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Shalom Gorewitz      

Digital Realism

I want to break out of the color wheel.

 

Digital Realism (DR) is the name of a category for non-representational cyber-spatial art. Media art always needs electricity. Realism refers to power and signal. DR is based in geometry and physics. It only looks or sounds abstract.  Like art, electricity cannot be touched; unlike art, it will hurt.

 

Music is ideal form for DR since it transcends narrative.  Visual artists like Kandinsky found that musicality was essential for his painting. Media art is a vehicle for visualization of electricity in real time.  The literal content are shifts of frequency, colorization, and other meta-physical processes based on software codes or wave- form generators.

 

No power, no medium. Pull the plug and the art disappears. The legendary Irish writer, Spike Milligan wrote: “And God said, ‘Let there be light’ and there was light, but the Electricity Board said He would have to wait until Thursday to be connected.”

 

Artists are sometimes drawn to the extreme potentials of tools.  What is the blackest black?  Why does the canvas have to be flat and inert?  Can thoughts be projected?  Is there a connection between electricity and power?  Guru Maharishi Mahesh Yoga, the guy who introduced Transcendental Meditation to the U.S. said:  “The kingdom of heaven is like electricity.  You don’t see it, it is within you.”  Many mystics have described the moment of death as an extinguishing spark. 

 

Electricity is measured in waves.  Jean Arp, the master of the sculptural wave, once called “contemplation and meditation” the essence of life.  Mohammed Melehi, an international artist from Morocco, explained the wave as an Islamic response to Biblical law.  He told me “there is always a meaning behind the abstraction, some aspect of nature.” To paraphrase Corinthians, “for the Moslems require a sine and the Geeks seek after logic.”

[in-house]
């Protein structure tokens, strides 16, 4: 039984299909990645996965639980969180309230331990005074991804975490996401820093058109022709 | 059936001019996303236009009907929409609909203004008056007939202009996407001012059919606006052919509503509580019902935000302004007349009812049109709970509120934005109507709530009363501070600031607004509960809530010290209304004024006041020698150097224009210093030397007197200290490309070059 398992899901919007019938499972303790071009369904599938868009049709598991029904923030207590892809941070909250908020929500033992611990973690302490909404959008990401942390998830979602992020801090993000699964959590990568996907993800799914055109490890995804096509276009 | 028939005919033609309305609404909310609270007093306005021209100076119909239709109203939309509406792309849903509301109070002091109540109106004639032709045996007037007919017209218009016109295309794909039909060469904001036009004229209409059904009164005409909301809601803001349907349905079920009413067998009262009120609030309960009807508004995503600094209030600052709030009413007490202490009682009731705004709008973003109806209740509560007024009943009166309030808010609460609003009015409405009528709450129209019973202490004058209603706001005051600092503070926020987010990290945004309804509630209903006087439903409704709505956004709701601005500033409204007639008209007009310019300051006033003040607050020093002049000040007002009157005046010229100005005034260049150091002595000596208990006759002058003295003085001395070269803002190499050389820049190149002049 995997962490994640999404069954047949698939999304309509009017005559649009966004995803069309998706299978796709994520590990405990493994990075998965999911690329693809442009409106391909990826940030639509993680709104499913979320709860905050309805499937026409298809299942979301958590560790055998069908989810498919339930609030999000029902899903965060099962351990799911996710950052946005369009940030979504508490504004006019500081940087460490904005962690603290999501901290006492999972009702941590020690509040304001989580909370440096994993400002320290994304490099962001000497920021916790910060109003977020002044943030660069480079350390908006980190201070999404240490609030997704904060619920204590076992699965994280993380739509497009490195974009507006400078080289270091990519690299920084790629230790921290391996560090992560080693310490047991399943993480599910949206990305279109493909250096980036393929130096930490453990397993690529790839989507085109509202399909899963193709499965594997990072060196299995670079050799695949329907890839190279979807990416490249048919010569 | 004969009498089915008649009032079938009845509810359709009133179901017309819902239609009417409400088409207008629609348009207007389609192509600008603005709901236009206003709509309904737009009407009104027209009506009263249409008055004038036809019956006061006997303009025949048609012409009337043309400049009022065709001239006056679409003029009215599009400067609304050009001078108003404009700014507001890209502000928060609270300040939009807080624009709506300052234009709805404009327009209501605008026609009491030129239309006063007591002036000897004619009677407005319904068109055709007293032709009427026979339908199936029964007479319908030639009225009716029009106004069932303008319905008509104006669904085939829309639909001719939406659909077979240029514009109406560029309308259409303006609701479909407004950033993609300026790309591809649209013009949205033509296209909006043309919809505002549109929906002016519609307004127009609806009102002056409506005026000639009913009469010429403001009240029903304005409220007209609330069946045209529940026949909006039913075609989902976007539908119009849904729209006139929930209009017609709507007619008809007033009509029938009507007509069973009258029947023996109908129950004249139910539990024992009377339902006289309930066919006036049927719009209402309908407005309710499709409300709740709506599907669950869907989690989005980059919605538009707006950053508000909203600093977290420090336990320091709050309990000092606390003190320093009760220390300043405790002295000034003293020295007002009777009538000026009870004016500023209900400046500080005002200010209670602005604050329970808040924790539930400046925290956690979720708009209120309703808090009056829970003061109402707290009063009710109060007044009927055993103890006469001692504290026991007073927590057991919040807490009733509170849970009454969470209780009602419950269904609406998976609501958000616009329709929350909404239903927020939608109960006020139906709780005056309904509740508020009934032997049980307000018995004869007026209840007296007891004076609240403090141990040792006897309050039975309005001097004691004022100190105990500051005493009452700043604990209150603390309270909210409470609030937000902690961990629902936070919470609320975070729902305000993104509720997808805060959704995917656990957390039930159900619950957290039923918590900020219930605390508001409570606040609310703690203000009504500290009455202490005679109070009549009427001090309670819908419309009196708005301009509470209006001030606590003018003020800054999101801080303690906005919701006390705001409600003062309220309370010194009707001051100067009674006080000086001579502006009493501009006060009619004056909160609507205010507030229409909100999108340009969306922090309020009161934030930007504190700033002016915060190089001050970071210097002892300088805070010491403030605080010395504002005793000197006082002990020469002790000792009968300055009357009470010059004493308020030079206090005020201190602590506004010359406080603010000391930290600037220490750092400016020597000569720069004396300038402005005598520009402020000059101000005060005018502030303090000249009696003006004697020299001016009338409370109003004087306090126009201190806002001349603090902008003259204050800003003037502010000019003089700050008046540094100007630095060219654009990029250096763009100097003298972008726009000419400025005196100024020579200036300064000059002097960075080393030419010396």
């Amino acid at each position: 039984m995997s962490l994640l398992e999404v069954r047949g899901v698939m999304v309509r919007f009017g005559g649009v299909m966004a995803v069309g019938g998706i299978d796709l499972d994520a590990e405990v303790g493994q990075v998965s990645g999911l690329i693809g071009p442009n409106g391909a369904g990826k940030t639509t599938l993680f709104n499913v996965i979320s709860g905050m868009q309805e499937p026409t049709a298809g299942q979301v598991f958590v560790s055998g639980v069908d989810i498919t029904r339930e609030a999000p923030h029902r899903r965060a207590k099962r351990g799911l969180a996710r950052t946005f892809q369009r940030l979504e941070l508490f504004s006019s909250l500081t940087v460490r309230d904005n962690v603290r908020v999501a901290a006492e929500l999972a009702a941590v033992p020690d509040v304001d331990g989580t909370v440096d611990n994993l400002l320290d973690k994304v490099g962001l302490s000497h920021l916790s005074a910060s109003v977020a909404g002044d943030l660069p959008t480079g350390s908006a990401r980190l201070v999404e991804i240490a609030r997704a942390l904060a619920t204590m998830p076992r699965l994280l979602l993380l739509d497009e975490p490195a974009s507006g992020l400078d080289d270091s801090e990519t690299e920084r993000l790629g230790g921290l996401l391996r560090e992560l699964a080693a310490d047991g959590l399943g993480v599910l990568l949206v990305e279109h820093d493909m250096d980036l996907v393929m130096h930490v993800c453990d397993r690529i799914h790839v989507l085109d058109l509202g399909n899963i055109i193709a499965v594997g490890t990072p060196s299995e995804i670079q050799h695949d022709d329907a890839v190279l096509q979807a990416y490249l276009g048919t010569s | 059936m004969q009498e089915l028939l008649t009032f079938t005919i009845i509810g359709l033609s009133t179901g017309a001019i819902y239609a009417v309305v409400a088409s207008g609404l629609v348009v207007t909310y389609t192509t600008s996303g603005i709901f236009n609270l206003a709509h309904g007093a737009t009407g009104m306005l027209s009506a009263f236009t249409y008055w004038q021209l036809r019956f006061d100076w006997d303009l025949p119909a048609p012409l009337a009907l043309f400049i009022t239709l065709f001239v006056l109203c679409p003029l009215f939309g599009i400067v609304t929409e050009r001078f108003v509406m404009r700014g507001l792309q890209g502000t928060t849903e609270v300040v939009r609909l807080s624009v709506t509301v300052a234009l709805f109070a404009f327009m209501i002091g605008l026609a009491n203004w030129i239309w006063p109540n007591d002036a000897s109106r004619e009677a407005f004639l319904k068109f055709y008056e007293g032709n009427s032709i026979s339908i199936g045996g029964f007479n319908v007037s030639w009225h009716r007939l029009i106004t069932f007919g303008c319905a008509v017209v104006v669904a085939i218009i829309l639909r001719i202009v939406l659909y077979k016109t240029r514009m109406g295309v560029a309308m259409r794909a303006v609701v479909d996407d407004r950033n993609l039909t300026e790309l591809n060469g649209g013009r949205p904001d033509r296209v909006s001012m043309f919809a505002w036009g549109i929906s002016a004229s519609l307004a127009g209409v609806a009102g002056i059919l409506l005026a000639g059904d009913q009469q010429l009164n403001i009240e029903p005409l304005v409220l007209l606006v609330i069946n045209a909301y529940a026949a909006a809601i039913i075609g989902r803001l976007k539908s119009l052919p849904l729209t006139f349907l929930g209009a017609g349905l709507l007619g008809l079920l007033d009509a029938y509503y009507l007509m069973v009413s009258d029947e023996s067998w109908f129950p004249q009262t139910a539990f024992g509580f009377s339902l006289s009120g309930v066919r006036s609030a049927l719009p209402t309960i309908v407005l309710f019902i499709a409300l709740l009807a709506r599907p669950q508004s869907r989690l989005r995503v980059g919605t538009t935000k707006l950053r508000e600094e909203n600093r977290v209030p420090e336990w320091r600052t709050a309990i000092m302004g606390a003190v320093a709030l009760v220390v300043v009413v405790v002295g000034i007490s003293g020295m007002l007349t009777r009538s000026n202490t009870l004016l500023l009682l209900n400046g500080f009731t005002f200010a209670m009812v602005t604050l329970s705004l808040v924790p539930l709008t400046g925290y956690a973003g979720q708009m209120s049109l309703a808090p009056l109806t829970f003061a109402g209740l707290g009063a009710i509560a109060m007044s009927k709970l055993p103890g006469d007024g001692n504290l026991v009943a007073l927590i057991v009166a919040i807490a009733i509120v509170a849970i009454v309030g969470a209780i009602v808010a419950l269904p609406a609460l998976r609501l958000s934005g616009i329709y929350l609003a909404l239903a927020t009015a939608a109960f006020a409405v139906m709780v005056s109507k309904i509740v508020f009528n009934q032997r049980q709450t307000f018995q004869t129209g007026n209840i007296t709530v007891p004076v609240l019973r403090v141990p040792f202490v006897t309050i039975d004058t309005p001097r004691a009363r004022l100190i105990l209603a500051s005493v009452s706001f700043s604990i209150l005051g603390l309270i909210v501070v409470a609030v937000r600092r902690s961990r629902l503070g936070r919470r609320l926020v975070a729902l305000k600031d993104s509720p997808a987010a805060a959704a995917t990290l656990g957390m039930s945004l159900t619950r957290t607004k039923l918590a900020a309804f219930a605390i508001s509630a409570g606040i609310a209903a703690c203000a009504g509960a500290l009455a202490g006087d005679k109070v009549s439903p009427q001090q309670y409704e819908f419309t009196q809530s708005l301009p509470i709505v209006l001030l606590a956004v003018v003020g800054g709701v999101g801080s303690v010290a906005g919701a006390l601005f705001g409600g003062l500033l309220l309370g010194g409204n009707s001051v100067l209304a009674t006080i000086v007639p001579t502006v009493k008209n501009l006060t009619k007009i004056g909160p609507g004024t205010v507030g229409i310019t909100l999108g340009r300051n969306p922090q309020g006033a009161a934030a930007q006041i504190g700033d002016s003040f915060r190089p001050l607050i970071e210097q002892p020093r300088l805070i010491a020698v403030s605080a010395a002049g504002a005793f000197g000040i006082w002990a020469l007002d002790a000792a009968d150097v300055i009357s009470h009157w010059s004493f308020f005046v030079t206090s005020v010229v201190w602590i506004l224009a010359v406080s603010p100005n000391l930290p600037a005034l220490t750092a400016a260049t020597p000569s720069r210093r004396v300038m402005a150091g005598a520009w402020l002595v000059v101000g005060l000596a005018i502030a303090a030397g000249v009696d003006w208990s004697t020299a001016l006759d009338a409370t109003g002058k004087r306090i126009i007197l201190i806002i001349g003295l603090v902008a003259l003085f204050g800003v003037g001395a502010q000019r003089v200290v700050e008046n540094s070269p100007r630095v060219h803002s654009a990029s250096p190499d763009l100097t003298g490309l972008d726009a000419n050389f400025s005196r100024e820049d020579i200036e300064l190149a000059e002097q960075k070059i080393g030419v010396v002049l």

Digital Realists fear only one thing: a blackout.  During power failures the force is disrupted: a stuck dam.  Restored light and A/C; later, resumption of the internet.

 

Benjamin Franklin is the patron saint of Digital Realism.  He recognized that electricity could have practical purpose.  Or, as George Carlin taught, “Electricity is really just organized lightning.”  Before Franklin, electricity was used for magic.  He made the magic pragmatic.  DR is an old-fashioned new fangled approach fusing pre-Franklin aesthetics with post-Franklin access.

 

Perhaps there is a tendency for artists to move toward abstraction in older age.  There is wisdom in abstraction.  Abstract art pulls away from nature to evoke reality rather than mimic it.  “In earlier time artists like to show what was actually visible…nowadays we are concerned with reality, rather than the merely visible.”  (Paul Klee)

 

Heraclitus, Greek contemporary of ancient Buddhist philosopher Lao Tzu, compared the soul to a spider which rushes to any part of its web when it is damaged.  Electricity is the soul of the modern and power company engineers are its’ crawlers.  Video is a medium that Heraclitus would have liked since there is always movement within movement. “Everything changes and nothing stands still; all is flux, nothing abides.”

 

To complicate things, DR can also mean the opposite.  Hollywood special effects can seem so real that the simulation almost matches physical experience.  The game is more exciting than the event.  Immersive environments provide participation in outcomes but at no personal cost or loss.  Try again, again, again.

 

Contemporary, stylish, and oblique, now is the time for Digital Realism to emerge as a neo-traditional medium for playing the wind and mixing fire with water.

 

 

 

 

 

 

 

 

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